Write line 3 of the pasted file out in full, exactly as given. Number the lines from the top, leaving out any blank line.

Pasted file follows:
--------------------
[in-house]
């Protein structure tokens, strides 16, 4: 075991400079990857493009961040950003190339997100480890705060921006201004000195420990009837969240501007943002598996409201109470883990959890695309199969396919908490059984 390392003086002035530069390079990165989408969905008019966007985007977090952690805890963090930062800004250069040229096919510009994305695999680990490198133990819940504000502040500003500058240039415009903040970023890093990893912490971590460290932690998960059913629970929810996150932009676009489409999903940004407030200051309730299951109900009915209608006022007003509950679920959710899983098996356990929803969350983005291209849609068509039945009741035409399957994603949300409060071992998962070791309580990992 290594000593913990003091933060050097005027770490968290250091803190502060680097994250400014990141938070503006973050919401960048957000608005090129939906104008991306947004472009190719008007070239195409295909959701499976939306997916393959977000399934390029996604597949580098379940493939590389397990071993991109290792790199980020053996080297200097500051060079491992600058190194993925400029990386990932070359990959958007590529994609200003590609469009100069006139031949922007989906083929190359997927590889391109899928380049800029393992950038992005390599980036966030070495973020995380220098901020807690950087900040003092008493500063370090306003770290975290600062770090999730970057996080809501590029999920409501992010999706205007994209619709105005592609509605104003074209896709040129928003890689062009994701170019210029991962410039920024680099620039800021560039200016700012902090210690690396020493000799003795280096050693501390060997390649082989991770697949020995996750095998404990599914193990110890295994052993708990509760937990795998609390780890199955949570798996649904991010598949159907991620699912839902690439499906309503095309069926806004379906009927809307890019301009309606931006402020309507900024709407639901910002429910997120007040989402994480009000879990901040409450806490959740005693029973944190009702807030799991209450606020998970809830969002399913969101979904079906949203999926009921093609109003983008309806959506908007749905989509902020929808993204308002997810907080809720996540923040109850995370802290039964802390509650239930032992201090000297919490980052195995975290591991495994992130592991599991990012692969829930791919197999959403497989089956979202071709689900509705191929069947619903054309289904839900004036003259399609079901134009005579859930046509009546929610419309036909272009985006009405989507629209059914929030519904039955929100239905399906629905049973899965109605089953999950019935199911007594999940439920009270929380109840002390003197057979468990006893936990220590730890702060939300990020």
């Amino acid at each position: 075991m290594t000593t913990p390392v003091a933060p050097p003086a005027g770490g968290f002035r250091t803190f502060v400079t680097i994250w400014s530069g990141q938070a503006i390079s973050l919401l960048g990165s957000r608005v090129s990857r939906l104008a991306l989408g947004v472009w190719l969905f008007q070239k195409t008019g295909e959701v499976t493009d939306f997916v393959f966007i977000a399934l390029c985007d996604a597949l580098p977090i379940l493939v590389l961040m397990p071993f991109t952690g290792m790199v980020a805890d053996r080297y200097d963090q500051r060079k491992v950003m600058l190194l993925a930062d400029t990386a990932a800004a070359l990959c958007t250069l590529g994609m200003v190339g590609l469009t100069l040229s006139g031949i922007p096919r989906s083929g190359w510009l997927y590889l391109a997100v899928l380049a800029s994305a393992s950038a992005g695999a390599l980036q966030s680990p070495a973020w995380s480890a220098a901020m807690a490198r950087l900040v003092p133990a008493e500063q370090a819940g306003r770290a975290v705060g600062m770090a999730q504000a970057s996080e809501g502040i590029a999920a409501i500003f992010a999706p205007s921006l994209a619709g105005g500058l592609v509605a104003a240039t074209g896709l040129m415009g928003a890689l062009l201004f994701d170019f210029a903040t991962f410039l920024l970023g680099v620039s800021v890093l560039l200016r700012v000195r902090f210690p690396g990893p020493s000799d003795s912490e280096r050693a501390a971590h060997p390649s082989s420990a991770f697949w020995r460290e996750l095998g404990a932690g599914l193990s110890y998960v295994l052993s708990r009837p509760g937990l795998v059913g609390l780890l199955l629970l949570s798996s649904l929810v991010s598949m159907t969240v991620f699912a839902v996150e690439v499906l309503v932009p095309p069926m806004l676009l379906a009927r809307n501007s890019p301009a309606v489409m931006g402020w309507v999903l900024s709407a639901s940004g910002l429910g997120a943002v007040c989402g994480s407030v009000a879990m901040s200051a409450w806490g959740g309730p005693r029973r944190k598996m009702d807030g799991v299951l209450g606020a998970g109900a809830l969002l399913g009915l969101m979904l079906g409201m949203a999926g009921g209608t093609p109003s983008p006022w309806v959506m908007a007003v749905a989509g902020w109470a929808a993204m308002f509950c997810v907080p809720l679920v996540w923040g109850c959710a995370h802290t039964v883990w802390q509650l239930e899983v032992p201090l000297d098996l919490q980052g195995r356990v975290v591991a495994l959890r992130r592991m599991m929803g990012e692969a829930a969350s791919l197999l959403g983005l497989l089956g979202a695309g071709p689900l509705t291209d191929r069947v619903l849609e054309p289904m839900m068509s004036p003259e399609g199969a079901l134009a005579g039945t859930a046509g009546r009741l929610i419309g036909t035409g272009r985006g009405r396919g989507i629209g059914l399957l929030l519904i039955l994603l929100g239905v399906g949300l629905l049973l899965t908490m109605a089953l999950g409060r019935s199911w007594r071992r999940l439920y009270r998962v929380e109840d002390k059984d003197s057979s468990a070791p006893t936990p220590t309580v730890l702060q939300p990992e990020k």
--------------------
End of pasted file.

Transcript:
């Amino acid at each position: 075991m290594t000593t913990p390392v003091a933060p050097p003086a005027g770490g968290f002035r250091t803190f502060v400079t680097i994250w400014s530069g990141q938070a503006i390079s973050l919401l960048g990165s957000r608005v090129s990857r939906l104008a991306l989408g947004v472009w190719l969905f008007q070239k195409t008019g295909e959701v499976t493009d939306f997916v393959f966007i977000a399934l390029c985007d996604a597949l580098p977090i379940l493939v590389l961040m397990p071993f991109t952690g290792m790199v980020a805890d053996r080297y200097d963090q500051r060079k491992v950003m600058l190194l993925a930062d400029t990386a990932a800004a070359l990959c958007t250069l590529g994609m200003v190339g590609l469009t100069l040229s006139g031949i922007p096919r989906s083929g190359w510009l997927y590889l391109a997100v899928l380049a800029s994305a393992s950038a992005g695999a390599l980036q966030s680990p070495a973020w995380s480890a220098a901020m807690a490198r950087l900040v003092p133990a008493e500063q370090a819940g306003r770290a975290v705060g600062m770090a999730q504000a970057s996080e809501g502040i590029a999920a409501i500003f992010a999706p205007s921006l994209a619709g105005g500058l592609v509605a104003a240039t074209g896709l040129m415009g928003a890689l062009l201004f994701d170019f210029a903040t991962f410039l920024l970023g680099v620039s800021v890093l560039l200016r700012v000195r902090f210690p690396g990893p020493s000799d003795s912490e280096r050693a501390a971590h060997p390649s082989s420990a991770f697949w020995r460290e996750l095998g404990a932690g599914l193990s110890y998960v295994l052993s708990r009837p509760g937990l795998v059913g609390l780890l199955l629970l949570s798996s649904l929810v991010s598949m159907t969240v991620f699912a839902v996150e690439v499906l309503v932009p095309p069926m806004l676009l379906a009927r809307n501007s890019p301009a309606v489409m931006g402020w309507v999903l900024s709407a639901s940004g910002l429910g997120a943002v007040c989402g994480s407030v009000a879990m901040s200051a409450w806490g959740g309730p005693r029973r944190k598996m009702d807030g799991v299951l209450g606020a998970g109900a809830l969002l399913g009915l969101m979904l079906g409201m949203a999926g009921g209608t093609p109003s983008p006022w309806v959506m908007a007003v749905a989509g902020w109470a929808a993204m308002f509950c997810v907080p809720l679920v996540w923040g109850c959710a995370h802290t039964v883990w802390q509650l239930e899983v032992p201090l000297d098996l919490q980052g195995r356990v975290v591991a495994l959890r992130r592991m599991m929803g990012e692969a829930a969350s791919l197999l959403g983005l497989l089956g979202a695309g071709p689900l509705t291209d191929r069947v619903l849609e054309p289904m839900m068509s004036p003259e399609g199969a079901l134009a005579g039945t859930a046509g009546r009741l929610i419309g036909t035409g272009r985006g009405r396919g989507i629209g059914l399957l929030l519904i039955l994603l929100g239905v399906g949300l629905l049973l899965t908490m109605a089953l999950g409060r019935s199911w007594r071992r999940l439920y009270r998962v929380e109840d002390k059984d003197s057979s468990a070791p006893t936990p220590t309580v730890l702060q939300p990992e990020k």